Or what if the US had never entered the war? Without doubt, the second front would not have materialized at all, and the USSR would most certainly have been defeated or at least driven beyond the Urals for a significant period of time. Not only Ukrainians but millions of Slavic Russians would have been enslaved and destroyed in that scenario. The rump, essentially Asia-based USSR possibly would have dissolved into chaos and civil wars, destroying not only the Soviet state but making reconstitution of a single Russian state unlikely, if not impossible.

The question of whether the Soviet ideology and system were more or less evil than those of Hitler and the Nazis opens a vast quandary of endless other questions. In real history, we have the USSR’s gradual, albeit limited, softening through the post-Stalin decades and the emergence of Mikhail Gorbachev’s perestroika which began the process of transforming both the ideology and the system into something that in its last years could be recognizable as approximating ‘normal’, certainly in aspiration, if still not fully in practice.

Presuppose that Nazi Germany survived for 70 years as the Soviet communist system did. Can one honestly imagine a softening of the Nazi ideology and system in comparable ways as that which developed in the USSR from the mid-1950s to 1991? Class-based totalitarianism is not necessarily fatal for nations and ethnic groups. For certain (in our case, non-German) nations – which is the unit of analysis, the reference point for the majority of Ukrainians today — fascist ideology is indefatigably and inevitably fatal. Certainly for many nations and ethnic groups, any imaginable Nazi ‘perestroika’ would probably have arrived decades late, long after their demise. This would have been true for Ukrainian and Russian Slavs, among others.

Real history as opposed to our counterfactual one demonstrates conclusively that the Ukrainian people and national identity, despite the Soviet project to create a proletarian ‘national identity in place of ethno-national ones, survived 70 years of communist rule, golodomor, NKVD, and the Great Terror notwithstanding. Indeed, several decades into Soviet history, Ukrainians became the second to the Russians ‘among equals’ in receiving coveted party posts overseeing the empire. For example, after Russians it was Ukrainians who held the posts of second secretaries witching over native first secretaries in the USSR’s various ethno-national administrative-territorial units – its matryoshka of SSSRs, ASSRs, and ASSOs.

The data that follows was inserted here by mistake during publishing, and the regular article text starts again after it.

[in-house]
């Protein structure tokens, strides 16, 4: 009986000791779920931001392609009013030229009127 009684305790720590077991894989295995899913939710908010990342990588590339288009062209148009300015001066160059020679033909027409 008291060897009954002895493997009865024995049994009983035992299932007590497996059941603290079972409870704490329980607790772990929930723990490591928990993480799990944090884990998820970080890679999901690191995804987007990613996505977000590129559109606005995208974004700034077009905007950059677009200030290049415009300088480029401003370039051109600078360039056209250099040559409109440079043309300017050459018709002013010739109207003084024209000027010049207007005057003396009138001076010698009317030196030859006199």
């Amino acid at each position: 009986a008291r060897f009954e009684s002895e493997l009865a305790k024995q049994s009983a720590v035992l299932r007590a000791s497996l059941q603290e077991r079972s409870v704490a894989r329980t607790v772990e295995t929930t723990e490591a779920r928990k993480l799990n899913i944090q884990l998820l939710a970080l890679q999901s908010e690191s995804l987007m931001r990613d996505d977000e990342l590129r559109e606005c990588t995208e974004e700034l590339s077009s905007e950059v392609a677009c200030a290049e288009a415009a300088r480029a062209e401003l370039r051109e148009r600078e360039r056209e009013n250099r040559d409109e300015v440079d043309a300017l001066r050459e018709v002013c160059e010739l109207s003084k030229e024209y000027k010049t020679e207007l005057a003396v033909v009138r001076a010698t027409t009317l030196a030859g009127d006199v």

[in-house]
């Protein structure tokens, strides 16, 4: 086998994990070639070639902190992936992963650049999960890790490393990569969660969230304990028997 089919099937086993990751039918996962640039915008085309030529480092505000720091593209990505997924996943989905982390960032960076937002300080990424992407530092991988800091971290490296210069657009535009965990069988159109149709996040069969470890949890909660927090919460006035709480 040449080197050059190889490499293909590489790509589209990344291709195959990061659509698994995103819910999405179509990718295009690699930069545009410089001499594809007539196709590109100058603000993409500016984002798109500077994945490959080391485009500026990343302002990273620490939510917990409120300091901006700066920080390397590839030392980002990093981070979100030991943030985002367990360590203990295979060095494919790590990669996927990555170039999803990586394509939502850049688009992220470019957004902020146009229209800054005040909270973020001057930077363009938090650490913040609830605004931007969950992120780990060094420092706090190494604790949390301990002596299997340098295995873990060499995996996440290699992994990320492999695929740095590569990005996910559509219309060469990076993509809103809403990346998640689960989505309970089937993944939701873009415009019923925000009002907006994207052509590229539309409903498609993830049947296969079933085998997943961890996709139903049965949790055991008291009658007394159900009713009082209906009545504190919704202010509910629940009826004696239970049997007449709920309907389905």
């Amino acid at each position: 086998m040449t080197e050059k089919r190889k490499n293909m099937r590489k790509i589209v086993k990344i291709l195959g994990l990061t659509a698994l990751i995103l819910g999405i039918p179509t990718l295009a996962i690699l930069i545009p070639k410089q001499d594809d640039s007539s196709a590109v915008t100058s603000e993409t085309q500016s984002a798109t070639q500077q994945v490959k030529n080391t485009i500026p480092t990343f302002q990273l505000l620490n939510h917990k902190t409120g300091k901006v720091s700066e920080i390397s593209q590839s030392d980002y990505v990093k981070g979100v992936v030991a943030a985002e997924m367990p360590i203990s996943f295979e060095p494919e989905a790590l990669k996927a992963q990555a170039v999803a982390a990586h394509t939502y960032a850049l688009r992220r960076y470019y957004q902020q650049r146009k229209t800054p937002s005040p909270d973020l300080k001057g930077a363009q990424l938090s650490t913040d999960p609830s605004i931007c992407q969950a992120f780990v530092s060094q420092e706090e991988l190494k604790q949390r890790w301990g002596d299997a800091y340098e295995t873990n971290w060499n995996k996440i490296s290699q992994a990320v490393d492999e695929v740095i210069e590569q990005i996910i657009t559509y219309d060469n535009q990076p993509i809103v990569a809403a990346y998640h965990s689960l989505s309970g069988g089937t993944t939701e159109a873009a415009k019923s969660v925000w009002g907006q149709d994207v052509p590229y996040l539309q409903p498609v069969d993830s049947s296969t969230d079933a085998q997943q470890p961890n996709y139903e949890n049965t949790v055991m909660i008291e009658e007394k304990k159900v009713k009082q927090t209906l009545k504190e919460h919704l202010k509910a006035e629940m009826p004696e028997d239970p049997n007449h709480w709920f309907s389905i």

Finally, it needs to be said that no one envies and one should feel sympathy for a Ukrainian nation trapped between the two flames of Hitler’s Nazis and Stalin’s communists in the first half of the 20th century. It is almost equally sad that now Ukraine and Ukrainians — and to some extent Russia and Russians — must re-live and sort out that tortured history in order to move forward in the 21st century.


Gordon M. Hahn is an Analyst and Advisory Board Member of the Geostrategic Forecasting Corporation, Chicago, Illinois; Senior Researcher, Center for Terrorism and Intelligence Studies (CETIS), Akribis Group, San Jose, California Analyst/Consultant, Russia Other Points of View – Russia Media Watch; and Senior Researcher and Adjunct Professor, MonTREP, Monterey, California. Dr Hahn is author of three well-received books, Russia’s Revolution From Above (Transaction, 2002), Russia’s Islamic Threat (Yale University Press, 2007), which was named an outstanding title of 2007 by Choice magazine, and The ‘Caucasus Emirate’ Mujahedin: Global Jihadism in Russia’s North Caucasus and Beyond (McFarland Publishers, 2014). He also has authored hundreds of articles in scholarly journals and other publications on Russian, Eurasian and international politics and wrote, edited and published the Islam, Islamism, and Politics in Eurasia Report at CSIS from 2010-2013. Dr. Hahn has been a Senior Associate at the Center for Strategic and International Studies (2011-2013) and a Visiting Scholar at both the Hoover Institution and the Kennan Institute.